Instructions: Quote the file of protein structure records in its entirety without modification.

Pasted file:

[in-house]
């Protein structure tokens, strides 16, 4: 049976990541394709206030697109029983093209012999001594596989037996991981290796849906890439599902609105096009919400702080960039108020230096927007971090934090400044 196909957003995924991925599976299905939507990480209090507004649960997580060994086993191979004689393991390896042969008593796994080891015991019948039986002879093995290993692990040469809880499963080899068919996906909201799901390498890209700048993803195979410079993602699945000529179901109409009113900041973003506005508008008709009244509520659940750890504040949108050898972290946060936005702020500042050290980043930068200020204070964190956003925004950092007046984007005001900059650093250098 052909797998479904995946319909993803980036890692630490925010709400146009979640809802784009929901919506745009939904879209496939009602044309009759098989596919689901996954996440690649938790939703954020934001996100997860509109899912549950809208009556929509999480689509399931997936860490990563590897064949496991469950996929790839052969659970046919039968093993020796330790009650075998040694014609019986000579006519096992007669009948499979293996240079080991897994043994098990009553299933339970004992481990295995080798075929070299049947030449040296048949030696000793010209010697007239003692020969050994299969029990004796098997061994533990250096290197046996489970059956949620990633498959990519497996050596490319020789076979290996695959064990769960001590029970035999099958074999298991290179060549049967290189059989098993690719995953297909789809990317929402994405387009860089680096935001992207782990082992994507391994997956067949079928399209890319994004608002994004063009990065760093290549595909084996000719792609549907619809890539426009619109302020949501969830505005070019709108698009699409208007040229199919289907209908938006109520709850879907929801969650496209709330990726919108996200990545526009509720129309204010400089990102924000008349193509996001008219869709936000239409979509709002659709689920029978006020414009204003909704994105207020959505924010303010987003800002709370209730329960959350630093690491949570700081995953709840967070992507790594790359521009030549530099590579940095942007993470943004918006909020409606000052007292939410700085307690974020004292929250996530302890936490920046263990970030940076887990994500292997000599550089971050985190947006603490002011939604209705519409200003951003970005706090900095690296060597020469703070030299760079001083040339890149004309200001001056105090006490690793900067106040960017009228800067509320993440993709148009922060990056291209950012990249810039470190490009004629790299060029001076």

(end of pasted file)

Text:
[in-house]
């Protein structure tokens, strides 16, 4: 049976990541394709206030697109029983093209012999001594596989037996991981290796849906890439599902609105096009919400702080960039108020230096927007971090934090400044 196909957003995924991925599976299905939507990480209090507004649960997580060994086993191979004689393991390896042969008593796994080891015991019948039986002879093995290993692990040469809880499963080899068919996906909201799901390498890209700048993803195979410079993602699945000529179901109409009113900041973003506005508008008709009244509520659940750890504040949108050898972290946060936005702020500042050290980043930068200020204070964190956003925004950092007046984007005001900059650093250098 052909797998479904995946319909993803980036890692630490925010709400146009979640809802784009929901919506745009939904879209496939009602044309009759098989596919689901996954996440690649938790939703954020934001996100997860509109899912549950809208009556929509999480689509399931997936860490990563590897064949496991469950996929790839052969659970046919039968093993020796330790009650075998040694014609019986000579006519096992007669009948499979293996240079080991897994043994098990009553299933339970004992481990295995080798075929070299049947030449040296048949030696000793010209010697007239003692020969050994299969029990004796098997061994533990250096290197046996489970059956949620990633498959990519497996050596490319020789076979290996695959064990769960001590029970035999099958074999298991290179060549049967290189059989098993690719995953297909789809990317929402994405387009860089680096935001992207782990082992994507391994997956067949079928399209890319994004608002994004063009990065760093290549595909084996000719792609549907619809890539426009619109302020949501969830505005070019709108698009699409208007040229199919289907209908938006109520709850879907929801969650496209709330990726919108996200990545526009509720129309204010400089990102924000008349193509996001008219869709936000239409979509709002659709689920029978006020414009204003909704994105207020959505924010303010987003800002709370209730329960959350630093690491949570700081995953709840967070992507790594790359521009030549530099590579940095942007993470943004918006909020409606000052007292939410700085307690974020004292929250996530302890936490920046263990970030940076887990994500292997000599550089971050985190947006603490002011939604209705519409200003951003970005706090900095690296060597020469703070030299760079001083040339890149004309200001001056105090006490690793900067106040960017009228800067509320993440993709148009922060990056291209950012990249810039470190490009004629790299060029001076």